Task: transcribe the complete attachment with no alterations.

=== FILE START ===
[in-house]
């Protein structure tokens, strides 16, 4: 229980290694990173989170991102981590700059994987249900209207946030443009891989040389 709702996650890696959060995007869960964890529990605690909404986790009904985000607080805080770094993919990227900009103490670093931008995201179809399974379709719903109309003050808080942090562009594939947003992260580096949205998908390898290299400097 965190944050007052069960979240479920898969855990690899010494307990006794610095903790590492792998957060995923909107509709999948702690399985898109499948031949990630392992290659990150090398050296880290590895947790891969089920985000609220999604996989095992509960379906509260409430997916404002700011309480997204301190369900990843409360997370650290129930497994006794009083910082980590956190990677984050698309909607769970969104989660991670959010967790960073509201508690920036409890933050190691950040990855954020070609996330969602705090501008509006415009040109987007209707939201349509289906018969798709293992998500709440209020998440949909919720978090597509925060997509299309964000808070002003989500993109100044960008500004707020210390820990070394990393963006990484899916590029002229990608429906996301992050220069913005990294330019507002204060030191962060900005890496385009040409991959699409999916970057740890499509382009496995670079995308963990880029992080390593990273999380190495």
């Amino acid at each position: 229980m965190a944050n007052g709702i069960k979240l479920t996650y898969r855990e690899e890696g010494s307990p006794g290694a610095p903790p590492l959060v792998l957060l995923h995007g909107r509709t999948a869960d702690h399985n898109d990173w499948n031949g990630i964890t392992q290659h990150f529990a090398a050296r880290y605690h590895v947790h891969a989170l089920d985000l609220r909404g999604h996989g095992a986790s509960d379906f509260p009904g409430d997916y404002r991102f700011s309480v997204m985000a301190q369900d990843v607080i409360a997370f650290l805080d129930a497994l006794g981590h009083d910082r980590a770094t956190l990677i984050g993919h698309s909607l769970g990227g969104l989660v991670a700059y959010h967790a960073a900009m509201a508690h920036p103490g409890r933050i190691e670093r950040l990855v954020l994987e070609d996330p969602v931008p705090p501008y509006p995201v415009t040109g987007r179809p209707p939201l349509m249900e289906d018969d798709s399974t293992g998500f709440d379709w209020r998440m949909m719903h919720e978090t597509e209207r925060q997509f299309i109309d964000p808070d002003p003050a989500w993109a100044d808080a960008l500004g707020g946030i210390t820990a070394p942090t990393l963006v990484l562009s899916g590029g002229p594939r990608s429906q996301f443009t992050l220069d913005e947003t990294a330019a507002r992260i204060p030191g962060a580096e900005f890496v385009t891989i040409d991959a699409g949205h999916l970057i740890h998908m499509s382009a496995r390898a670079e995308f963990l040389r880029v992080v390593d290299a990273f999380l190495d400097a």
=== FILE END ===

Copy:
[in-house]
């Protein structure tokens, strides 16, 4: 229980290694990173989170991102981590700059994987249900209207946030443009891989040389 709702996650890696959060995007869960964890529990605690909404986790009904985000607080805080770094993919990227900009103490670093931008995201179809399974379709719903109309003050808080942090562009594939947003992260580096949205998908390898290299400097 965190944050007052069960979240479920898969855990690899010494307990006794610095903790590492792998957060995923909107509709999948702690399985898109499948031949990630392992290659990150090398050296880290590895947790891969089920985000609220999604996989095992509960379906509260409430997916404002700011309480997204301190369900990843409360997370650290129930497994006794009083910082980590956190990677984050698309909607769970969104989660991670959010967790960073509201508690920036409890933050190691950040990855954020070609996330969602705090501008509006415009040109987007209707939201349509289906018969798709293992998500709440209020998440949909919720978090597509925060997509299309964000808070002003989500993109100044960008500004707020210390820990070394990393963006990484899916590029002229990608429906996301992050220069913005990294330019507002204060030191962060900005890496385009040409991959699409999916970057740890499509382009496995670079995308963990880029992080390593990273999380190495």
């Amino acid at each position: 229980m965190a944050n007052g709702i069960k979240l479920t996650y898969r855990e690899e890696g010494s307990p006794g290694a610095p903790p590492l959060v792998l957060l995923h995007g909107r509709t999948a869960d702690h399985n898109d990173w499948n031949g990630i964890t392992q290659h990150f529990a090398a050296r880290y605690h590895v947790h891969a989170l089920d985000l609220r909404g999604h996989g095992a986790s509960d379906f509260p009904g409430d997916y404002r991102f700011s309480v997204m985000a301190q369900d990843v607080i409360a997370f650290l805080d129930a497994l006794g981590h009083d910082r980590a770094t956190l990677i984050g993919h698309s909607l769970g990227g969104l989660v991670a700059y959010h967790a960073a900009m509201a508690h920036p103490g409890r933050i190691e670093r950040l990855v954020l994987e070609d996330p969602v931008p705090p501008y509006p995201v415009t040109g987007r179809p209707p939201l349509m249900e289906d018969d798709s399974t293992g998500f709440d379709w209020r998440m949909m719903h919720e978090t597509e209207r925060q997509f299309i109309d964000p808070d002003p003050a989500w993109a100044d808080a960008l500004g707020g946030i210390t820990a070394p942090t990393l963006v990484l562009s899916g590029g002229p594939r990608s429906q996301f443009t992050l220069d913005e947003t990294a330019a507002r992260i204060p030191g962060a580096e900005f890496v385009t891989i040409d991959a699409g949205h999916l970057i740890h998908m499509s382009a496995r390898a670079e995308f963990l040389r880029v992080v390593d290299a990273f999380l190495d400097a």